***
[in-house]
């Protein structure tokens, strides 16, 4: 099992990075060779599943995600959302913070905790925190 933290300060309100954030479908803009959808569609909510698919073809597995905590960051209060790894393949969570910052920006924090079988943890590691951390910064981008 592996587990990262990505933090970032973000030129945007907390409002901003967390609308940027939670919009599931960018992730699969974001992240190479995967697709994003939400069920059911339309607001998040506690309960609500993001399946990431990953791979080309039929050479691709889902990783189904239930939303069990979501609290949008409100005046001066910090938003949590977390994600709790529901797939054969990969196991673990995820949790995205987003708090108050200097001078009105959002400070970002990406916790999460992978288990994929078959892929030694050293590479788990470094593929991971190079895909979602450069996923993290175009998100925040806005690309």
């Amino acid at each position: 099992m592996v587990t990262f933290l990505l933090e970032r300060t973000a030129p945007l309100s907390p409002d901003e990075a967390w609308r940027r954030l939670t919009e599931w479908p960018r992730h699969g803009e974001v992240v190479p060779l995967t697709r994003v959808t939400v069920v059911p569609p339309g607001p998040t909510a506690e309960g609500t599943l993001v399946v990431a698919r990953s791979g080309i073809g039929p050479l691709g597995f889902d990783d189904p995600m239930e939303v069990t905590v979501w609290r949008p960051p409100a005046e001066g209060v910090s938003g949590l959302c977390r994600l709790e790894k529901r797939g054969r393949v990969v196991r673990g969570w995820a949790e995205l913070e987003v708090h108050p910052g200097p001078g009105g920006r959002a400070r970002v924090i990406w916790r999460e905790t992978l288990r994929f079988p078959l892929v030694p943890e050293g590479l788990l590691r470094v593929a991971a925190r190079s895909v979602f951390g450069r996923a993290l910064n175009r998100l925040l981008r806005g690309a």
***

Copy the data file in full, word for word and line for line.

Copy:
[in-house]
């Protein structure tokens, strides 16, 4: 099992990075060779599943995600959302913070905790925190 933290300060309100954030479908803009959808569609909510698919073809597995905590960051209060790894393949969570910052920006924090079988943890590691951390910064981008 592996587990990262990505933090970032973000030129945007907390409002901003967390609308940027939670919009599931960018992730699969974001992240190479995967697709994003939400069920059911339309607001998040506690309960609500993001399946990431990953791979080309039929050479691709889902990783189904239930939303069990979501609290949008409100005046001066910090938003949590977390994600709790529901797939054969990969196991673990995820949790995205987003708090108050200097001078009105959002400070970002990406916790999460992978288990994929078959892929030694050293590479788990470094593929991971190079895909979602450069996923993290175009998100925040806005690309």
């Amino acid at each position: 099992m592996v587990t990262f933290l990505l933090e970032r300060t973000a030129p945007l309100s907390p409002d901003e990075a967390w609308r940027r954030l939670t919009e599931w479908p960018r992730h699969g803009e974001v992240v190479p060779l995967t697709r994003v959808t939400v069920v059911p569609p339309g607001p998040t909510a506690e309960g609500t599943l993001v399946v990431a698919r990953s791979g080309i073809g039929p050479l691709g597995f889902d990783d189904p995600m239930e939303v069990t905590v979501w609290r949008p960051p409100a005046e001066g209060v910090s938003g949590l959302c977390r994600l709790e790894k529901r797939g054969r393949v990969v196991r673990g969570w995820a949790e995205l913070e987003v708090h108050p910052g200097p001078g009105g920006r959002a400070r970002v924090i990406w916790r999460e905790t992978l288990r994929f079988p078959l892929v030694p943890e050293g590479l788990l590691r470094v593929a991971a925190r190079s895909v979602f951390g450069r996923a993290l910064n175009r998100l925040l981008r806005g690309a």